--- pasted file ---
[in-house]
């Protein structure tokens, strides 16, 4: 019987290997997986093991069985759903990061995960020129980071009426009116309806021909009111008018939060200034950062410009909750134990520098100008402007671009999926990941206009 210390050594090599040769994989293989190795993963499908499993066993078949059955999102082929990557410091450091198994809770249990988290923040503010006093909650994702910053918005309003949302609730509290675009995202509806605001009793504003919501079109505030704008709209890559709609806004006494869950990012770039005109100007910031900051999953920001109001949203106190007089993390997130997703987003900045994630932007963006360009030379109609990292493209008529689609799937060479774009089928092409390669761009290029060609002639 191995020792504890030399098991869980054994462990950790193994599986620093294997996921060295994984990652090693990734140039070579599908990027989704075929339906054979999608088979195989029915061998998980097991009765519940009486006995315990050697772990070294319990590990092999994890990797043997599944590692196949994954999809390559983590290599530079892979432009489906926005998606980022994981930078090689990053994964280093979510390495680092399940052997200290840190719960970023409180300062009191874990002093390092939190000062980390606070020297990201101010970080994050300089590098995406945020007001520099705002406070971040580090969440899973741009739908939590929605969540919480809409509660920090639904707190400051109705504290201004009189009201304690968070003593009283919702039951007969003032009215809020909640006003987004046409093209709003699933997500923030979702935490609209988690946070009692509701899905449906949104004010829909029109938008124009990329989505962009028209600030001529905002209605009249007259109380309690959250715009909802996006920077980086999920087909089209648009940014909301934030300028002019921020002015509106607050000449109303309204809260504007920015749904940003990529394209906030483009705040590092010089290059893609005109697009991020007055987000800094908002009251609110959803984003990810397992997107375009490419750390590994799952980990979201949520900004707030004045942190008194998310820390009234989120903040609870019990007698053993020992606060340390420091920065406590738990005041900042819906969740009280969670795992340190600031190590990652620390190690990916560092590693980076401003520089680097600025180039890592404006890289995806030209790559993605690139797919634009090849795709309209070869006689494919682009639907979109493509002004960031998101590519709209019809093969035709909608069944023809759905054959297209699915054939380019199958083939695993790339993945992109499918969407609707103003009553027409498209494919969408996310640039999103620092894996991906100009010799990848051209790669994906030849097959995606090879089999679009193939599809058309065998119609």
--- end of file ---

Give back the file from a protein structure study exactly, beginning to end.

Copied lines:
[in-house]
């Protein structure tokens, strides 16, 4: 019987290997997986093991069985759903990061995960020129980071009426009116309806021909009111008018939060200034950062410009909750134990520098100008402007671009999926990941206009 210390050594090599040769994989293989190795993963499908499993066993078949059955999102082929990557410091450091198994809770249990988290923040503010006093909650994702910053918005309003949302609730509290675009995202509806605001009793504003919501079109505030704008709209890559709609806004006494869950990012770039005109100007910031900051999953920001109001949203106190007089993390997130997703987003900045994630932007963006360009030379109609990292493209008529689609799937060479774009089928092409390669761009290029060609002639 191995020792504890030399098991869980054994462990950790193994599986620093294997996921060295994984990652090693990734140039070579599908990027989704075929339906054979999608088979195989029915061998998980097991009765519940009486006995315990050697772990070294319990590990092999994890990797043997599944590692196949994954999809390559983590290599530079892979432009489906926005998606980022994981930078090689990053994964280093979510390495680092399940052997200290840190719960970023409180300062009191874990002093390092939190000062980390606070020297990201101010970080994050300089590098995406945020007001520099705002406070971040580090969440899973741009739908939590929605969540919480809409509660920090639904707190400051109705504290201004009189009201304690968070003593009283919702039951007969003032009215809020909640006003987004046409093209709003699933997500923030979702935490609209988690946070009692509701899905449906949104004010829909029109938008124009990329989505962009028209600030001529905002209605009249007259109380309690959250715009909802996006920077980086999920087909089209648009940014909301934030300028002019921020002015509106607050000449109303309204809260504007920015749904940003990529394209906030483009705040590092010089290059893609005109697009991020007055987000800094908002009251609110959803984003990810397992997107375009490419750390590994799952980990979201949520900004707030004045942190008194998310820390009234989120903040609870019990007698053993020992606060340390420091920065406590738990005041900042819906969740009280969670795992340190600031190590990652620390190690990916560092590693980076401003520089680097600025180039890592404006890289995806030209790559993605690139797919634009090849795709309209070869006689494919682009639907979109493509002004960031998101590519709209019809093969035709909608069944023809759905054959297209699915054939380019199958083939695993790339993945992109499918969407609707103003009553027409498209494919969408996310640039999103620092894996991906100009010799990848051209790669994906030849097959995606090879089999679009193939599809058309065998119609």